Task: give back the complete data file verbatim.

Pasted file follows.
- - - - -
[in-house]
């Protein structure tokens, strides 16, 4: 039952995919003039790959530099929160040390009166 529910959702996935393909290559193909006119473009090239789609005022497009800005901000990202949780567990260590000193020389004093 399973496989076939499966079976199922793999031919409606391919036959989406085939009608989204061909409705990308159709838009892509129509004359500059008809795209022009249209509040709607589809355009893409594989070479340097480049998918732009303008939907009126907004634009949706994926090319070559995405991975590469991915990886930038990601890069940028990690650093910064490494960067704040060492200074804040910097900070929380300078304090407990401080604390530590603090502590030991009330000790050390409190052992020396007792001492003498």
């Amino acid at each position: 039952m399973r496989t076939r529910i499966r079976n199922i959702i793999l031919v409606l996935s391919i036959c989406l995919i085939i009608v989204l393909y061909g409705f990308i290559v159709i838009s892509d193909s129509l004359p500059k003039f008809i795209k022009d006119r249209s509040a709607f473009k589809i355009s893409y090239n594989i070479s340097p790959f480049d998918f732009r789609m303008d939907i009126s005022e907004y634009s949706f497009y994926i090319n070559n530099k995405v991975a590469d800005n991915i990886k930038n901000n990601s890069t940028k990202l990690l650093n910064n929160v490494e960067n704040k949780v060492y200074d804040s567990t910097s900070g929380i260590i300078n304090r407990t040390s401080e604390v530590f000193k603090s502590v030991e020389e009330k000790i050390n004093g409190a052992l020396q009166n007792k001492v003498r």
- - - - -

[in-house]
């Protein structure tokens, strides 16, 4: 039952995919003039790959530099929160040390009166 529910959702996935393909290559193909006119473009090239789609005022497009800005901000990202949780567990260590000193020389004093 399973496989076939499966079976199922793999031919409606391919036959989406085939009608989204061909409705990308159709838009892509129509004359500059008809795209022009249209509040709607589809355009893409594989070479340097480049998918732009303008939907009126907004634009949706994926090319070559995405991975590469991915990886930038990601890069940028990690650093910064490494960067704040060492200074804040910097900070929380300078304090407990401080604390530590603090502590030991009330000790050390409190052992020396007792001492003498």
């Amino acid at each position: 039952m399973r496989t076939r529910i499966r079976n199922i959702i793999l031919v409606l996935s391919i036959c989406l995919i085939i009608v989204l393909y061909g409705f990308i290559v159709i838009s892509d193909s129509l004359p500059k003039f008809i795209k022009d006119r249209s509040a709607f473009k589809i355009s893409y090239n594989i070479s340097p790959f480049d998918f732009r789609m303008d939907i009126s005022e907004y634009s949706f497009y994926i090319n070559n530099k995405v991975a590469d800005n991915i990886k930038n901000n990601s890069t940028k990202l990690l650093n910064n929160v490494e960067n704040k949780v060492y200074d804040s567990t910097s900070g929380i260590i300078n304090r407990t040390s401080e604390v530590f000193k603090s502590v030991e020389e009330k000790i050390n004093g409190a052992l020396q009166n007792k001492v003498r």